Nicole SanchesNicole Sanches – Dutch Sub-editor

Nicole Sanches is a PhD-candidate in Cultural Anthropology at Utrecht University. She earned her Masters in Cultural Anthropology from the University of Amsterdam in 2012, with a thesis on the experiences and perspectives of local activists within a food deprived area of Brooklyn, New York City. She independently worked on ethnographic projects that explore perspectives on life and identity among rap artists in Amsterdam, and the future dreams of young athletes in challenging inner city neighborhoods.

Her current research project explores expressions of belonging in a time of educational changes, constitutional changes and a time where people’s political and cultural rights are strongly intertwined with ideas of national belonging. The research seeks to describe how young people from Sint Eustatius (Caribbean Netherlands) are ‘learning the nation,’ within the project of the Kingdom of the Netherlands. Through this, it reflects on the relational aspect of human life found in and around spaces of education as it connects to questions of belonging and multiplicity. The fieldwork is multi-sited and builds on sensory and multi-medial methods to trace the educational trajectory of Statian students from primary school in the Caribbean Netherlands towards migration and settling in the European Netherlands. In this research she learns from and works together with Statian youth, on and off the island, to reflect on what it means to be young and Statian today, and tomorrow. Her research interests include citizenship, belonging, education, learning and migration.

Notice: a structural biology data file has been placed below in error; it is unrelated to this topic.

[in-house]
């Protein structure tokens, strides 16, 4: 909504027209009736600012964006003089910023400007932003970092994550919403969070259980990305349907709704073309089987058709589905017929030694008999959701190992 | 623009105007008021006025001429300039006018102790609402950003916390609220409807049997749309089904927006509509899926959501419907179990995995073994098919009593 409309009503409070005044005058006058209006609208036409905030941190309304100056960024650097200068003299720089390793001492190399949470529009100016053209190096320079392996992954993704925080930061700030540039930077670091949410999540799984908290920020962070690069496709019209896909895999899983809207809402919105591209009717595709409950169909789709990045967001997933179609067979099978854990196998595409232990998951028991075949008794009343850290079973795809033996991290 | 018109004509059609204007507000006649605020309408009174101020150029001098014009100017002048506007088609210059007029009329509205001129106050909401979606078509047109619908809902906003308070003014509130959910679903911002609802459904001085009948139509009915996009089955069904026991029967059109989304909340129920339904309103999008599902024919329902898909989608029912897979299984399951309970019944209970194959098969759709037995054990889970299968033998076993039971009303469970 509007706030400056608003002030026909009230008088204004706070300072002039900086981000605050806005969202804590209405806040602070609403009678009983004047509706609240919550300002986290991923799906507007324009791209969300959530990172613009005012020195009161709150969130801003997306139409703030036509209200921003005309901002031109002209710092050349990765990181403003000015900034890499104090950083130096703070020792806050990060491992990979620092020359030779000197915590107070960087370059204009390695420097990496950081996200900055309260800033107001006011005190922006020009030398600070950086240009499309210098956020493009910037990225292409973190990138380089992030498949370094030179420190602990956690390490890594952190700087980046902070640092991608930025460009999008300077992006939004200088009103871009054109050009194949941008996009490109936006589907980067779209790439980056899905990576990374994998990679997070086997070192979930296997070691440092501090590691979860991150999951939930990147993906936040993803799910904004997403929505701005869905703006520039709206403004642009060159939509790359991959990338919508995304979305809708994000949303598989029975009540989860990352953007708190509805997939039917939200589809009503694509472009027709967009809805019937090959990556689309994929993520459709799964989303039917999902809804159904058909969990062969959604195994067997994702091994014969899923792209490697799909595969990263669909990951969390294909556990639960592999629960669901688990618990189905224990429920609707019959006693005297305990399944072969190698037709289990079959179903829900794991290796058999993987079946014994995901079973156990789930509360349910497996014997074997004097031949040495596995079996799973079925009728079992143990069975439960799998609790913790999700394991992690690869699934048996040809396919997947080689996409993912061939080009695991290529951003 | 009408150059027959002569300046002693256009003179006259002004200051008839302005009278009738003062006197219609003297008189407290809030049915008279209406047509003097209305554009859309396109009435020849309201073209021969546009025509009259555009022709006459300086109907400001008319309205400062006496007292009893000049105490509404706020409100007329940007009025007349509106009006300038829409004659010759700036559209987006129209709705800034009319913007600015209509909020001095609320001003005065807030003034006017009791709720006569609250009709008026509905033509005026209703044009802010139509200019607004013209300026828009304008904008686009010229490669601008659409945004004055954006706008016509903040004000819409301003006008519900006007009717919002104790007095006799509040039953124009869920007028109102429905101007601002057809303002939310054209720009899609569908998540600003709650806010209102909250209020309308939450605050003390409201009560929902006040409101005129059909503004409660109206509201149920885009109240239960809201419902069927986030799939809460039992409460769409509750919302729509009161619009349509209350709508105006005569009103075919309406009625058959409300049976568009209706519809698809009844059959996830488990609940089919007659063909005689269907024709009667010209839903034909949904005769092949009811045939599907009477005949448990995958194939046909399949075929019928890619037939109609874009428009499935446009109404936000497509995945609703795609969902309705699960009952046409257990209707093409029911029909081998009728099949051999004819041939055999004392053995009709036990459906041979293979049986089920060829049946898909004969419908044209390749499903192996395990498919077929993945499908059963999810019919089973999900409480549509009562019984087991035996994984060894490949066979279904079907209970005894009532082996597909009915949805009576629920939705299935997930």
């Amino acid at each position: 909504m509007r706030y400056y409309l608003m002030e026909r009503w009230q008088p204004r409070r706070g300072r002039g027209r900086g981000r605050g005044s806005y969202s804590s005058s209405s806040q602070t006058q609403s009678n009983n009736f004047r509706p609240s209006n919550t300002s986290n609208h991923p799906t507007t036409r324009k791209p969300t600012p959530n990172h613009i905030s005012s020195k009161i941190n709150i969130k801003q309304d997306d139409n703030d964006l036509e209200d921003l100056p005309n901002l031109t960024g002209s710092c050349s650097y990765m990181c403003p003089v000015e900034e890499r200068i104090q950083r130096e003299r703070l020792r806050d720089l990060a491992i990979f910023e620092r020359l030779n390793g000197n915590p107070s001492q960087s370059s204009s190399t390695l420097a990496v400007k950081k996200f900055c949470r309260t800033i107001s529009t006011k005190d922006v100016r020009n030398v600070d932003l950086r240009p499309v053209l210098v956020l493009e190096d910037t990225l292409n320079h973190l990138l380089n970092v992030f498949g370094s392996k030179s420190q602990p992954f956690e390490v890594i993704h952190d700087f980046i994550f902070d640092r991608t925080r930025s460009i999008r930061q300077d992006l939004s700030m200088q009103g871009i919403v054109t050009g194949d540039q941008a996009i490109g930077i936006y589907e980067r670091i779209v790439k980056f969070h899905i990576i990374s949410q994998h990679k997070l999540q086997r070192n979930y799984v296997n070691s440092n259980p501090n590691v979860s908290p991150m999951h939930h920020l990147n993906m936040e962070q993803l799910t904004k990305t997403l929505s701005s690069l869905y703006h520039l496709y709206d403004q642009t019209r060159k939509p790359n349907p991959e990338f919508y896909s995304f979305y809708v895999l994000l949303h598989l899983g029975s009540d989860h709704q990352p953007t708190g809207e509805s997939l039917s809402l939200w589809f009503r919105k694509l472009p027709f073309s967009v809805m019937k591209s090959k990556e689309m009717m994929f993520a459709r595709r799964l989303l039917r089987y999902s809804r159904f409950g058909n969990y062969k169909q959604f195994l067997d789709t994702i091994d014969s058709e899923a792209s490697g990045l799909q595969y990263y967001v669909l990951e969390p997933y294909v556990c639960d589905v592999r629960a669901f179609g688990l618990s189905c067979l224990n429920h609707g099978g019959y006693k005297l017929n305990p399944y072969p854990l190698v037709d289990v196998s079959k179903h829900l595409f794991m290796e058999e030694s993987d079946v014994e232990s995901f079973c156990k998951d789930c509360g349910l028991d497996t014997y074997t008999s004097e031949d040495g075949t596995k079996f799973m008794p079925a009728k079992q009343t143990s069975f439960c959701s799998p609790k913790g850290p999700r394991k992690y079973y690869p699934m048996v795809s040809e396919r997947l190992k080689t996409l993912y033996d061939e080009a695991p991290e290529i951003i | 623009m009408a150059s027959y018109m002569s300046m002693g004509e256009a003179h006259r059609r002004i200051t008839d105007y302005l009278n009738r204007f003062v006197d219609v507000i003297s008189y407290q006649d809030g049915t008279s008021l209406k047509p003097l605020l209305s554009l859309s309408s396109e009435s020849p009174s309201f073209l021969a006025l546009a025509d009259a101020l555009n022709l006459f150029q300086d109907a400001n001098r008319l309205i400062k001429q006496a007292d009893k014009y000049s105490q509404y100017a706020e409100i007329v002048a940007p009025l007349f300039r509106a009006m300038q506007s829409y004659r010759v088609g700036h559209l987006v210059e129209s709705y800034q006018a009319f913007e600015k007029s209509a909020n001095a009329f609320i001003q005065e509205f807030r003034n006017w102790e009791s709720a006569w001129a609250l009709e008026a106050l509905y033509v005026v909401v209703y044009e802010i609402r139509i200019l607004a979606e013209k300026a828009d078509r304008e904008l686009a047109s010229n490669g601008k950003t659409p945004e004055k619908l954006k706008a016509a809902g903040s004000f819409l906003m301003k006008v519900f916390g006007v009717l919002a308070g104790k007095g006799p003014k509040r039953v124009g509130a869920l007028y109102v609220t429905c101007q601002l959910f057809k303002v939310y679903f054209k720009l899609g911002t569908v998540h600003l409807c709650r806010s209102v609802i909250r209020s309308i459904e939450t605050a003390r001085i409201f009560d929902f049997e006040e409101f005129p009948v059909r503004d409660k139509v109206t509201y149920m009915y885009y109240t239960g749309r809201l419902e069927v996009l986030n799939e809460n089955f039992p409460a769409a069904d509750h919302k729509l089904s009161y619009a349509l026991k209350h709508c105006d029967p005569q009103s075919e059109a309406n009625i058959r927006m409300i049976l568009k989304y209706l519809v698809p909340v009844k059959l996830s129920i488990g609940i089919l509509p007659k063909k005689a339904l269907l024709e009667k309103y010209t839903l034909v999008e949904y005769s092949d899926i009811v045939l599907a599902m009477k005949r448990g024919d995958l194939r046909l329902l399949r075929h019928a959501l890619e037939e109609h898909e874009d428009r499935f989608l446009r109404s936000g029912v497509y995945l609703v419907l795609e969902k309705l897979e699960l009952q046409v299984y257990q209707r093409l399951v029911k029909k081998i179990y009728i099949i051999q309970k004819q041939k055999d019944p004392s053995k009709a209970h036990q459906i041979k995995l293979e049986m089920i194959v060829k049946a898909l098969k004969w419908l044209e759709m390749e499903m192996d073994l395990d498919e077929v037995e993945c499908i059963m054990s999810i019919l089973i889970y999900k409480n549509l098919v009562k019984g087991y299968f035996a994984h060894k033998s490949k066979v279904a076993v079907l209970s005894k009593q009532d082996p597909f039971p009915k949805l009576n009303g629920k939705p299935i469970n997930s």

Melissa Koeiman Melissa Koeiman – Papiamento/u Sub-editor

Melissa Koeiman is a Ph.D-Candidate at the Behavioural Science Institute of the Radboud University in The Netherlands. There she is executing a longitudinal study in the department of Learning and Plasticity. Her study is on the development of bilingualism, literacy and school success on the Dutch Caribbean islands of Aruba, Bonaire and Curaçao. In this study she looks at how the personal variation of the child in ‘reading to learn’ develops from grade 4 to grade 6 as the result of the instruction-order (Papiamentu to Dutch or Dutch to Papiamentu). She also looks at how the student,-family- and school characteristics influence the reading development of the child.

Melissa was born on Curacao in 1993. Sinds her young years she had an eye for differences between people and saw particular patterns in their behaviour. Because she wanted to understand this dynamic better she went on after highschool to study Sociology at the University of Amsterdam. Real soon she realized she has a passion for inequality and education. Ms. Koeiman finished her Bachelors of Science (B.Sc.) in Sociology with a focus on education, inequality and school success. She also possesses a Master’s degree (M.Sc.) in Sociology and a Master’s degree (Ms.c.) in Educational Sciences.